STAVROPOL, March 6. /TASS/. Renowned Russian traveler, Fyodor Konyukhov, plans to go up to the stratosphere in a hot air balloon from the Vostochny Cosmodrome. The adventurer announced the plan to reporters following his meeting with Krasnodar’s Regional Governor, Vladimir Vladimirov.
"We want to launch the balloon from the Vostochny Cosmodrome which is currently under construction, but by 2020, cosmonauts will begin their space flights from there. We want to draw the world’s attention to our new space launch site and emphasize that it is not a classified or a private facility but it is open to the world to study outer space. I secretly believe that people will travel to the Moon and Mars from the Vostochny Cosmodrome," the Russian traveler said.
According to Konyukhov, his hot air balloon will be "gigantic", with a volume of about 100,000 cubic meters. Scientists and designers from six countries including Russia have been working on the airship. "They have already started work on the balloon, in April, I will go to oversee the construction of the cabin since I will be traveling in the balloon’s gondola through rarified air, almost like a cosmonaut. The equipment will resemble hardware used in submarines, carbon dioxide will be transformed into oxygen," Russia’s world-famous explorer explained.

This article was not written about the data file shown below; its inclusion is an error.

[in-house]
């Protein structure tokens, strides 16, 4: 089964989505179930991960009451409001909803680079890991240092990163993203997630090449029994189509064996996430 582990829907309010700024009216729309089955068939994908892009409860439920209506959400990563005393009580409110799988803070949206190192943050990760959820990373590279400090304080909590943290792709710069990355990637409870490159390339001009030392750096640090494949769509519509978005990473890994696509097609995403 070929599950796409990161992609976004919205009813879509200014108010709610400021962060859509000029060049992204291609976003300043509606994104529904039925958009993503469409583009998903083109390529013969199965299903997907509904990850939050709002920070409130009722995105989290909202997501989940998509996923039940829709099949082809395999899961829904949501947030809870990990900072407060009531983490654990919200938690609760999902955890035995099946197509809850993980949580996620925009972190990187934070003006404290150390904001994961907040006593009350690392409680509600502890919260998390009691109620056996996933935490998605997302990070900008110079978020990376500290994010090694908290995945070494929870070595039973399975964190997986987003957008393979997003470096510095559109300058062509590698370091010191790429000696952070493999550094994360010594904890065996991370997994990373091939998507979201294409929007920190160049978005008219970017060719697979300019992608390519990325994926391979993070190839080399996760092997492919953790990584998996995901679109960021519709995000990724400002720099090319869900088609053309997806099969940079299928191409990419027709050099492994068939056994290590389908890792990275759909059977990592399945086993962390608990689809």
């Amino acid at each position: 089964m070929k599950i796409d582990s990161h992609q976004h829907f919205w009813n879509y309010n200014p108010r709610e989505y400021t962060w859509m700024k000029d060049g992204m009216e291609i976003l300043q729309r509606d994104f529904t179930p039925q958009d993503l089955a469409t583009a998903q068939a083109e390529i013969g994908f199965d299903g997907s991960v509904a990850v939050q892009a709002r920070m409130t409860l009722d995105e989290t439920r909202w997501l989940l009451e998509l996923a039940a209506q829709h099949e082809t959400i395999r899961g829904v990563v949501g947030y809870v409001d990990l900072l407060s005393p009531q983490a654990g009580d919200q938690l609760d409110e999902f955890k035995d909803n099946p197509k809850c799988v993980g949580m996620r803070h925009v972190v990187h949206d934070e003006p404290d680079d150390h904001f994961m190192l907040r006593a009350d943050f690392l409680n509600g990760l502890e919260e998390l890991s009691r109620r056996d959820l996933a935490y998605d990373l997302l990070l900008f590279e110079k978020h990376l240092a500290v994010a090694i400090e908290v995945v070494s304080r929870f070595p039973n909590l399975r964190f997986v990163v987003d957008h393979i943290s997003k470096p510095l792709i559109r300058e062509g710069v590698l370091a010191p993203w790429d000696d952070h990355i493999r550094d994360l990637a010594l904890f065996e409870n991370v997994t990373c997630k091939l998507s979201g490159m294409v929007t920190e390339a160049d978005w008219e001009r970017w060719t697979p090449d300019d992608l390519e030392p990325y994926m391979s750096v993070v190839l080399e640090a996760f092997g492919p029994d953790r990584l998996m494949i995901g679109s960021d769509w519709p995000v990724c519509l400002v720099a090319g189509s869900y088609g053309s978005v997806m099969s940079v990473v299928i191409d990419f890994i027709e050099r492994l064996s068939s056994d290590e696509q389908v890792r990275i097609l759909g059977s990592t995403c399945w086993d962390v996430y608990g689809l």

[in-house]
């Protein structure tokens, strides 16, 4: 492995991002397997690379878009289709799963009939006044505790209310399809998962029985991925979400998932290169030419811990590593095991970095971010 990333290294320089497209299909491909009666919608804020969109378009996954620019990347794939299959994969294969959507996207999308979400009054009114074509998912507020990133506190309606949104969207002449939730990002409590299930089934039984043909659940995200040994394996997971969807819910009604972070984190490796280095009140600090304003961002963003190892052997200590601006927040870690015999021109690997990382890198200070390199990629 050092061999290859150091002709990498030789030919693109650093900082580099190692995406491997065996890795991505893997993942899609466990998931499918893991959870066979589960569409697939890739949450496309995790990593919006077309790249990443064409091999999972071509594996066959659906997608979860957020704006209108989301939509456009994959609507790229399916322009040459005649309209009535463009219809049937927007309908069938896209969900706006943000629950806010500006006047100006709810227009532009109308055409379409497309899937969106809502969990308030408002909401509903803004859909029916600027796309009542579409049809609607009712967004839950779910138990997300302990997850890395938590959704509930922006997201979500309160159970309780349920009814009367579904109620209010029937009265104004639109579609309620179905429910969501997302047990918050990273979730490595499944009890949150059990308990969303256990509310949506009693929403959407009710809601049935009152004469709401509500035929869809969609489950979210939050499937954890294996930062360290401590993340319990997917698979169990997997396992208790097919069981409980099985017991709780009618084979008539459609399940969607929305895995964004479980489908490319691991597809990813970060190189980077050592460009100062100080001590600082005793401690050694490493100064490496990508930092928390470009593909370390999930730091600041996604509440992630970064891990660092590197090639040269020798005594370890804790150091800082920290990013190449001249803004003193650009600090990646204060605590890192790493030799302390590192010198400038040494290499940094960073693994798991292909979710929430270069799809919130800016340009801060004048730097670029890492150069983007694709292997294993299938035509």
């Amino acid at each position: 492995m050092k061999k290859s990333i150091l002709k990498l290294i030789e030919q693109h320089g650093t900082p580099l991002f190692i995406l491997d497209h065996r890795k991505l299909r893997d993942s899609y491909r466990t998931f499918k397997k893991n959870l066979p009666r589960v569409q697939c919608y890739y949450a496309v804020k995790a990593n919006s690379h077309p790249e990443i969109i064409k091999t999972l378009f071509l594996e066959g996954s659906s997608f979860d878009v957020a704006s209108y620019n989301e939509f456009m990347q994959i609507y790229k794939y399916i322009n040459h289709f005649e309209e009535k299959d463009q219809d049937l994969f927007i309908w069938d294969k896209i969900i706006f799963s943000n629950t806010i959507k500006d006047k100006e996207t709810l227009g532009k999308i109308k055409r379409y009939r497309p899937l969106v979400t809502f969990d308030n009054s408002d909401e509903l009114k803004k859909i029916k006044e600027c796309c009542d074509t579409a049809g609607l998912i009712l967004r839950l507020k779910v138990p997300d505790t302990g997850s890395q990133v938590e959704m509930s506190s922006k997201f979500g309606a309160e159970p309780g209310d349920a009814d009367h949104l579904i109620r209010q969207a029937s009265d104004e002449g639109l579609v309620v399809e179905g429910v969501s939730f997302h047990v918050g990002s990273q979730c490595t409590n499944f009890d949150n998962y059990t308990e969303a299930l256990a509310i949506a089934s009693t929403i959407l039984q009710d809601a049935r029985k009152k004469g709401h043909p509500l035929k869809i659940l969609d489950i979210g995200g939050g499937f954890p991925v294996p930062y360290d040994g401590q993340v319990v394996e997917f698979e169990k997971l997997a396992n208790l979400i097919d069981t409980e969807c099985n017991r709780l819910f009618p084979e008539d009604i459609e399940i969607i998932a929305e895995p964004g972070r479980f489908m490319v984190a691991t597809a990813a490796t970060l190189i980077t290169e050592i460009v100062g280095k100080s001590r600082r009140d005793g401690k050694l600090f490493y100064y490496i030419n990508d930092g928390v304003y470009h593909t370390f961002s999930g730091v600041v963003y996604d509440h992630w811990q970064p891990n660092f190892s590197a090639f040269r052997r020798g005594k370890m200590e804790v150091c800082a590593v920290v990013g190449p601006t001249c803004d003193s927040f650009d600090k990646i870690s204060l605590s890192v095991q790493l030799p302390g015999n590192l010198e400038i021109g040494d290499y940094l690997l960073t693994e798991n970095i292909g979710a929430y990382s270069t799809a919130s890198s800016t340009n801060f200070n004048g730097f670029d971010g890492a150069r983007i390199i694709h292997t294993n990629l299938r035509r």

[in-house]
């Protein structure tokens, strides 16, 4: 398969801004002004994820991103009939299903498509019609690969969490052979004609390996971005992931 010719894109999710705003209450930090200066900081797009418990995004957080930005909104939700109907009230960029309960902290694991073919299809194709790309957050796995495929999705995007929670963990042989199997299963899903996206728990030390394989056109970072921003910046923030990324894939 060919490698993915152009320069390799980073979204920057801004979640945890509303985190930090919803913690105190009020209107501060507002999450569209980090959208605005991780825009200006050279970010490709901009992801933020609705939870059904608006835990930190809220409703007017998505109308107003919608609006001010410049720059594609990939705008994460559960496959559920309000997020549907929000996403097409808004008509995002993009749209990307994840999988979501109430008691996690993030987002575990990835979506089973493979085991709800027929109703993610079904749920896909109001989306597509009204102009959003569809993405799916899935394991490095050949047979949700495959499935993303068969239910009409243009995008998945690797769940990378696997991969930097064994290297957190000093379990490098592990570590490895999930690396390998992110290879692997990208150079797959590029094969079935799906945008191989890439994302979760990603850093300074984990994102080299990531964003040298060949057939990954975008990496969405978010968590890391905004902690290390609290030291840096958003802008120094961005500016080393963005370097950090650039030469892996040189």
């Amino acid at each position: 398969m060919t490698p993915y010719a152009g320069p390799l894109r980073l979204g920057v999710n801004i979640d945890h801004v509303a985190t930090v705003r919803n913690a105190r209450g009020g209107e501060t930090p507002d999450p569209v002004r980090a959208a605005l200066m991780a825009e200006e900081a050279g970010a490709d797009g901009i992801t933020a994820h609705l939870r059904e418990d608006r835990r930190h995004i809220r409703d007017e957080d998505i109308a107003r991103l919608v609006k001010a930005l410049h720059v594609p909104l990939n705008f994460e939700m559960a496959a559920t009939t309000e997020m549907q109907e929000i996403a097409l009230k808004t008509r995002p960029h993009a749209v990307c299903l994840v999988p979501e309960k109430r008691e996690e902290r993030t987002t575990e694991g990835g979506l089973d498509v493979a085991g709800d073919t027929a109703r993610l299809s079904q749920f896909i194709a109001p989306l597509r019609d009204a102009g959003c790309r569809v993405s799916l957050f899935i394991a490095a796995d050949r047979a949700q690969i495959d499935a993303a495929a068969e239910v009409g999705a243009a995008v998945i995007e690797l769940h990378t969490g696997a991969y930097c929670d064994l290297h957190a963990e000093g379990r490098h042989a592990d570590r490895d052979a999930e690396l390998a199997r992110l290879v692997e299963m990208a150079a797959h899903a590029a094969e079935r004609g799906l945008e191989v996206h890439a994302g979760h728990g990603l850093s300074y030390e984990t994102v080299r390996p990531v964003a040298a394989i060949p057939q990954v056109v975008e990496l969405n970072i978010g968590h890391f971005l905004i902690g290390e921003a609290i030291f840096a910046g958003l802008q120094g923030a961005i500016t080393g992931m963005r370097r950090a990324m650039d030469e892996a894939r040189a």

The wayfarer plans to ascend to the altitude of 25 kilometers above the sea level. The previous record was set by an Indian balloonist who travelled to an altitude of 21 kilometers. "We have a scientific goal as well. Scientists have developed (a technology) which enables patching up ozone holes, so I will test the pertinent tools," Konyukhov said at his meeting with Vladimirov.
As TASS reported earlier, the traveler planned to go up to the stratosphere in September 2017 from Yakutia. At present, Konyukhov conducts training flights using a glider in the Stavropol region.
The Vostochny Cosmodrome is Russia’s first civilian space launch site located in the Amur region near the future Tsiolkovsky science city. Its construction began in 2012. In April 2016, the first launch was conducted from the site, when three satellites were sent into orbit. Vostochny is expected to provide Russia with full access to outer space so as to make the country’s space research less dependent on the Kazakhstan-based Baikonur Cosmodrome.